Breaking the script written by Dutch women in the last four world championships, Italy’s Elisa Balsamo snatched the road race title from the noses of a dominant Dutch team. One of the greatest of all time in the sport, Marianne Vos, ended up crying, less than a bike away after a grueling 157 km around Flanders.
Balsamo, the 2016 youth world champion, and the rest of the Italian team played a blind tactic by falling behind in the final 50km before the finish line in Leuven as the Dutch squandered their strength in a constant series of unsuccessful moves, and other nations were wasting theirs. with consistent responses, as the platoon was reduced to a front group of about 25.
The 23-year-old from Piedmont and two of her teammates moved to the front in the final kilometer, with Vos perfectly positioned in their wake as Balsamo opened the final sprint. Vos’ sprint has secured two classic one-day victories this year, but the 2012 Olympic champion couldn’t find her final kick and finished just under a bike from her fourth road world title. A sixth silver medal in a road race was little consolation.
“My teammates gave me the perfect advantage,” said Balsamo, who ended the Dutch monopoly on the title that dates back to 2017. “After the last corner I turned off my brain and said I had to go full throttle.”
Poland’s Katarzyna Niewiadoma took the bronze medal behind Vos, who was able to reflect on a day when her Dutch teammates attacked relentlessly in the last hour, placing seven riders in the final selection, and with the 2019 champion Annemiek van Vleuten, in particular stretching the survivors with one frenetic acceleration after another.
On a day of contrasting fortunes for Britain, Lizzie Deignan struggled with the wear and tear nature of the course. He finished 14th after failing to feature in the final sprint having struggled to get back to the front after being on the wrong side of a division on the penultimate lap.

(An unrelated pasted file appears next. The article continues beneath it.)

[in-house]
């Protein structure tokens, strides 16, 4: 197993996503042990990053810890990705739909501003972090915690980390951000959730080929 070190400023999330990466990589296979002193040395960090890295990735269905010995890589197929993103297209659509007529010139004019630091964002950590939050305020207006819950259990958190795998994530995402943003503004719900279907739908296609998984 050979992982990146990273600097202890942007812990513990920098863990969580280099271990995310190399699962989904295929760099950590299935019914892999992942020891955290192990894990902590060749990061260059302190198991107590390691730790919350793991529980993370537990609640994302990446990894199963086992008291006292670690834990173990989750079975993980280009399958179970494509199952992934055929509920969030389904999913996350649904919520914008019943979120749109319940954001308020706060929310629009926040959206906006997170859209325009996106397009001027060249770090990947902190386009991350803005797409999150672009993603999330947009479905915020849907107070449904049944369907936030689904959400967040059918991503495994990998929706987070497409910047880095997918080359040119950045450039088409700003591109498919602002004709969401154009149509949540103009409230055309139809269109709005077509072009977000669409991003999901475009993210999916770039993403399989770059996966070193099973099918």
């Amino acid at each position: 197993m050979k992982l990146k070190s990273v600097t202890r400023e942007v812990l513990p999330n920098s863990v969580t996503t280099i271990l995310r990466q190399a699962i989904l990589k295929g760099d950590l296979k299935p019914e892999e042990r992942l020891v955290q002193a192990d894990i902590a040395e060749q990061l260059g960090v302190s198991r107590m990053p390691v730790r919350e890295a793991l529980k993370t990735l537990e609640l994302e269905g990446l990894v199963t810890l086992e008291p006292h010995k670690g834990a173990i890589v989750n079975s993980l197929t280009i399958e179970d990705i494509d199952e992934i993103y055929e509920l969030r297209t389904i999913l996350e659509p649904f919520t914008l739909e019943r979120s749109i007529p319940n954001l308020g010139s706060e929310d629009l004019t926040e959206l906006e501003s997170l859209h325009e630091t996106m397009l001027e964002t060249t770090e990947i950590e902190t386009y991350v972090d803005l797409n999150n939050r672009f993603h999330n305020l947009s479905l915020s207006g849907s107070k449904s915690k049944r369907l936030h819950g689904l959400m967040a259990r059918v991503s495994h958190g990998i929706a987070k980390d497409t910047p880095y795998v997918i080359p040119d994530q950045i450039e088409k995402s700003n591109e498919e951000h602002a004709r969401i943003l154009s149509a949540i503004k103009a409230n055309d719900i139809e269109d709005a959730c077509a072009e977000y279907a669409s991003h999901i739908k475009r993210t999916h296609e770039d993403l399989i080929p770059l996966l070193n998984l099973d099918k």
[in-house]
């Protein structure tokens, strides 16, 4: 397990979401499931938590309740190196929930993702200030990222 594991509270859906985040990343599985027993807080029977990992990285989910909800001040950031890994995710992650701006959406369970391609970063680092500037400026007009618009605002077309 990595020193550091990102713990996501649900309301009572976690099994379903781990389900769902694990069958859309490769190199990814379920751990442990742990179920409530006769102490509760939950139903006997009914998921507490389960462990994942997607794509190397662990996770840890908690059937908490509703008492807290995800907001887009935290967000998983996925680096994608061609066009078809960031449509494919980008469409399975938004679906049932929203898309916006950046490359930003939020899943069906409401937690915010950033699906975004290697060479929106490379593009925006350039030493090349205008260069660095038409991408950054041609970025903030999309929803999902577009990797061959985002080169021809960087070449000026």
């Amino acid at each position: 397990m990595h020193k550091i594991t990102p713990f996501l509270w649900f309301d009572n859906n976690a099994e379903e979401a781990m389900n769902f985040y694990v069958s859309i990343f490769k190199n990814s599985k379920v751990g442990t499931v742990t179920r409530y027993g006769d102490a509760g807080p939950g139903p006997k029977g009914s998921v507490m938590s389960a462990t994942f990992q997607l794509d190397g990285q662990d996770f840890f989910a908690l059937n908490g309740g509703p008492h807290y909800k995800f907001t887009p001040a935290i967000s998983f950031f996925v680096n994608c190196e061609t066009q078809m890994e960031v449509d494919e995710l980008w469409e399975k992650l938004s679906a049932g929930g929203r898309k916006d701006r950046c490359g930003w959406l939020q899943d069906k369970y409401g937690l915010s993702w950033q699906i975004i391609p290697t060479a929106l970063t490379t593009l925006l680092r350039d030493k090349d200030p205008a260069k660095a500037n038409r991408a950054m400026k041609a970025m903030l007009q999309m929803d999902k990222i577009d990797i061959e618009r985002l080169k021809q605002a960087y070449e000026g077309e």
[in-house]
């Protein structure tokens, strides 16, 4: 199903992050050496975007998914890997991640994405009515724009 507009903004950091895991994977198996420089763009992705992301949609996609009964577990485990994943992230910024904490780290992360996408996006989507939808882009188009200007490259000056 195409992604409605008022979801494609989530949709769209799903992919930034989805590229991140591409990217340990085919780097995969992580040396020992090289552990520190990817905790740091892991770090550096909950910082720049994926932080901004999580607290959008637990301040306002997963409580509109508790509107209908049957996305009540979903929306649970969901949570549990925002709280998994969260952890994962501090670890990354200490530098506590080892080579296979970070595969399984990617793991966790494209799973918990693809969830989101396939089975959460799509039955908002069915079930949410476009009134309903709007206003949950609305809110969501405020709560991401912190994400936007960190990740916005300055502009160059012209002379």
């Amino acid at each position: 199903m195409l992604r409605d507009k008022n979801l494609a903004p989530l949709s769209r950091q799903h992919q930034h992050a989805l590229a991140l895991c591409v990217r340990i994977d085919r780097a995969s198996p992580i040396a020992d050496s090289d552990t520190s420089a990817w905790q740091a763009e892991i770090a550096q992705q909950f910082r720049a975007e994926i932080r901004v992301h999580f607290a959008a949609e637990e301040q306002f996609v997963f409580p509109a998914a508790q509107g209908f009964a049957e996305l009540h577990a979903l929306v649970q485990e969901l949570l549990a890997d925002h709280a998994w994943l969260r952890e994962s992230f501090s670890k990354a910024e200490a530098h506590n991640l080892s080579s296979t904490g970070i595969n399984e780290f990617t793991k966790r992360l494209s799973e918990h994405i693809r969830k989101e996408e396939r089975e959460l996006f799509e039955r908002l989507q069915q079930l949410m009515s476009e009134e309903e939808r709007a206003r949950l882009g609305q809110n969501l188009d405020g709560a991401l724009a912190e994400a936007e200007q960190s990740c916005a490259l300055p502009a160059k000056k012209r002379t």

“I felt completely out of speed,” said the 2015 world champion. “It was a war of attrition, stressful all day.”
Deignan praised one of Britain’s strongest performances he has seen in many years, with Pfeiffer Georgi and Anna Henderson by his side until near the end, with Henderson working on the ground to neutralize most of the attacks from Vos’ teammates. .
At ages 20 and 22 respectively, Georgi and Henderson offered a glimpse into the future, and there was another when Welsh cyclist Zoe Bäckstedt gave Great Britain its first gold from this year’s championships with a dominating victory in the race for the women’s junior title, beating the American. Kaia Schmid after five laps of the 15-kilometer circuit in Leuven.
Bäckstedt had already taken the silver medal in the time trial and improved after attacking with Schmid for the third time on the narrow and partially cobbled climb of Sint-Antoniusberg.
They quickly built a one-minute lead, aided by a clash in the remnants of the chasing group, after which the fate of the gold and silver medals was clear and only Bäckstedt was left to overtake his breakaway partner.
The 17-year-old from Pontypridd hails from one of Britain’s most notable cycling families. Her older sister, Elynor, took two bronze medals in junior races in 2018 and 2019 and now races with Deignan’s professional team Trek-Segafredo, while her mother, Megan (née Hughes), is a former British champion of road racing and his father, Magnus, won the Paris-Roubaix One-Day Classic in 2004.
“I think I had a slow puncture the whole race,” said Bäckstedt. “At one point I could feel like I was a little flat, but from cyclo-cross I know I can use a tire that has a little less air, I just have to be a little more careful when cornering.
“I knew if I could get to the last corner first, I could do it at my speed and she couldn’t get away from me, so I took it first and took it into a sprint and it worked perfectly. . “
George is Digismak’s reported cum editor with 13 years of experience in Journalism